Some transitions take years to occur: a child becoming an adult, love blurring into apathy, a stranger becoming a cherished friend. Other transitions take weeks: sickness into health, strange into familiar, curiosity into desire.
Other changes only take a couple of hours, but you're left sitting alone in a room reciting holy shit to yourself.
Waking up in Tokyo
Three days after arriving in sweaty Narita, the new JETs find themselves breaking into their prefectural groupings, heading towards their new homes, and--for those in rural placements--strongly suspecting that their bubble of safety and familiarity is about to be savagely ruptured.
As it happens, one of those new JETs waking up at 5:30 AM to pack bags and feel harried by fate, was named Will Larson (the others probably had names too). The Gifu prefecture group wasn't going to coalesce into a unit until 8:30, but he had plans to meet someone for breakfast.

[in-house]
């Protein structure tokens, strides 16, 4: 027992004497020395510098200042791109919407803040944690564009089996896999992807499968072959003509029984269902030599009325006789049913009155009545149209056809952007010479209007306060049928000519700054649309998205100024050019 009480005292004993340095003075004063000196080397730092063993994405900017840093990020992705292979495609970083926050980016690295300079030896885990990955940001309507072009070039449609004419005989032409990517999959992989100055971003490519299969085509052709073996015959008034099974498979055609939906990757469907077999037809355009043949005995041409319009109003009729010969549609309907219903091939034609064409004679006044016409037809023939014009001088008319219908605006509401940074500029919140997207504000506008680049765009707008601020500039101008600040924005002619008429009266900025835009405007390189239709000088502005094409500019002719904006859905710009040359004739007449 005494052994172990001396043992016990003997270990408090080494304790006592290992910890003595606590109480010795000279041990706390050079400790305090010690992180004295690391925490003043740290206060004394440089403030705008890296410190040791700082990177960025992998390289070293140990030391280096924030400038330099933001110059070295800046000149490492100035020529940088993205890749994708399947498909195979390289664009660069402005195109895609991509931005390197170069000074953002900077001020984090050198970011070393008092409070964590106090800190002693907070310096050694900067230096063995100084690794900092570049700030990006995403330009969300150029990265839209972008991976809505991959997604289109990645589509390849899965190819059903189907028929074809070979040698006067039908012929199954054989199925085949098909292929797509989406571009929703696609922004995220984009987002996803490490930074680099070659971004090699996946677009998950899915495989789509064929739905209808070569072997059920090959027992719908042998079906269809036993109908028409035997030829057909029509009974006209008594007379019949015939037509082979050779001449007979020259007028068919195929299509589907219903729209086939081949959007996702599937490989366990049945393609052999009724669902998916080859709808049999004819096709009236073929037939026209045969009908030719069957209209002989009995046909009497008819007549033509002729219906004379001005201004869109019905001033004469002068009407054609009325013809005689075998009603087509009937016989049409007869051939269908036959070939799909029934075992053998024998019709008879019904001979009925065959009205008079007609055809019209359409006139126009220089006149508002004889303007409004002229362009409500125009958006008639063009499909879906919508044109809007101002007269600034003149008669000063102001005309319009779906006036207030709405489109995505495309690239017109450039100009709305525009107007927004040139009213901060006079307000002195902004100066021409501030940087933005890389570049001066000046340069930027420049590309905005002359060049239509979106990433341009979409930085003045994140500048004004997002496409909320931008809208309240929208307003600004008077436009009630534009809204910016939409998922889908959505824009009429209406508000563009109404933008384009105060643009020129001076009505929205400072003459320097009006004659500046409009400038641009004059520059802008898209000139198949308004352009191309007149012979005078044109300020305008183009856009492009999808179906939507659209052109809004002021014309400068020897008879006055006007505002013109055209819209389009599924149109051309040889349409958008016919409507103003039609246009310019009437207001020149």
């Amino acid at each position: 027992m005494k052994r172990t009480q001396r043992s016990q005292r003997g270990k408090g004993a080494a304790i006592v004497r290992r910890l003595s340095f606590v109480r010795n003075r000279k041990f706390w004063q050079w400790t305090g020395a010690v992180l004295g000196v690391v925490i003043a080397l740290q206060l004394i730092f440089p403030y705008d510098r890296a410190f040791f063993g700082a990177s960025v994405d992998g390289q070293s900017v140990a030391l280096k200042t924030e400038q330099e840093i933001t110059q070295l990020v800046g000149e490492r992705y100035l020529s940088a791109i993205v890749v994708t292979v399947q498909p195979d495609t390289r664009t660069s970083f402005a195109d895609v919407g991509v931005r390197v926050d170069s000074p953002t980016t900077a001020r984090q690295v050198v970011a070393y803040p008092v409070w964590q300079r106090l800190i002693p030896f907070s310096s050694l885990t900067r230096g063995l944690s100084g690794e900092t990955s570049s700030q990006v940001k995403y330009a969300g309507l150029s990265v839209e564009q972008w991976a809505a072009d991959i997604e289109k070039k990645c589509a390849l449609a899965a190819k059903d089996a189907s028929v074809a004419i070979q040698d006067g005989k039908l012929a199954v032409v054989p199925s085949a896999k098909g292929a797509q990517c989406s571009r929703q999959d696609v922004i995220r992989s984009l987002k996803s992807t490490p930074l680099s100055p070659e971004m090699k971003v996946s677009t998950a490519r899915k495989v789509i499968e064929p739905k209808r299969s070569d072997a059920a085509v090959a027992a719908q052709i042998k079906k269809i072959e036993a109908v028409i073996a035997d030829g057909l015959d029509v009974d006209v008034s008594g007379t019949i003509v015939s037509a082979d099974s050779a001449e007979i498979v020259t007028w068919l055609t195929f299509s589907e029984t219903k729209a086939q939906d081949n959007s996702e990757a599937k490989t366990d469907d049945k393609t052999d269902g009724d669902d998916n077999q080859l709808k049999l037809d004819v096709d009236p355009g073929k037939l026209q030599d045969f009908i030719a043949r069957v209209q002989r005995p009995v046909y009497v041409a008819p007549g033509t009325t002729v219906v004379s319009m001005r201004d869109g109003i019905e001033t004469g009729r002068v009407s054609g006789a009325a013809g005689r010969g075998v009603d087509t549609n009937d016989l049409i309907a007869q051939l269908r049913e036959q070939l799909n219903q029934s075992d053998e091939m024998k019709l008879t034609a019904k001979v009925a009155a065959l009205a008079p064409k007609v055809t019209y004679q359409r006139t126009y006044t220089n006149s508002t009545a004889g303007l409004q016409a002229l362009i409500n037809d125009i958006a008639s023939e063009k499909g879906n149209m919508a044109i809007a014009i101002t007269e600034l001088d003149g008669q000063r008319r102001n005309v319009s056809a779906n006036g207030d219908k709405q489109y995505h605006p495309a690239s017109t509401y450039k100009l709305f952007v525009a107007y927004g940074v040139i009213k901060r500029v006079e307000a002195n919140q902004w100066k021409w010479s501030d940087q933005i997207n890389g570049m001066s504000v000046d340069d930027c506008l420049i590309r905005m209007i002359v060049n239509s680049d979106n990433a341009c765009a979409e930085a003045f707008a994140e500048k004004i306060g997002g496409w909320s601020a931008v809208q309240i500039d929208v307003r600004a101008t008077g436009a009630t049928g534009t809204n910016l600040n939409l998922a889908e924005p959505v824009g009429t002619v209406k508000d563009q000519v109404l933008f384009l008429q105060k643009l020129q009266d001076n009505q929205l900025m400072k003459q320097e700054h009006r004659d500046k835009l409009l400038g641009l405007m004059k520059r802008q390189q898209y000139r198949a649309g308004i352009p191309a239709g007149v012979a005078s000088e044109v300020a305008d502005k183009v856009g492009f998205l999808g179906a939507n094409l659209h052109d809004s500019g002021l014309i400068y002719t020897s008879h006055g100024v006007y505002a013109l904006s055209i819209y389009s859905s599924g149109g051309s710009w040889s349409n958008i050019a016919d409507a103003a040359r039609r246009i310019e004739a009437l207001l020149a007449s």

He might have, perhaps, thought to himself that the orientation in Tokyo was like an extravagant firework display: thousands of shortlived sparks and intense flashes that--barring deliberate and intentional action to prevent it--fade quickly into darkness. Hundreds of strangers collide, and are then interconnected by the glue of shared fears and enthusiasm... but these bonds are tempered by the quiet realization that they may never hear of each other again.
He almost certainly didn't think these things to himself though, he was probably just looking forward to breakfast.
At breakfast he ate with those firework-friends, with people who might have become friends in different circumstances, and with people where the spark of friendship was harder to notice. Soon enough the breakfast plans were honored, and the final breakfast continued onward, eventually arriving at its conclusion.
Eventually the grains of time collected and it was time to leave. Some goodbyes were easier than others. Several, perhaps only one, included the desire to abruptly reach out and hug someone. Hesitation thwarts many things in life.
The Trip to Gifu Prefecture in Two Conversations
GW : other new ALT in Hidashi. Initials do not stand for George Walker. WL: these are my initials. They expand into names that are entirely unpronouncable by Japanese speakers. Fuck.
Standing in Keio Plaza Hotel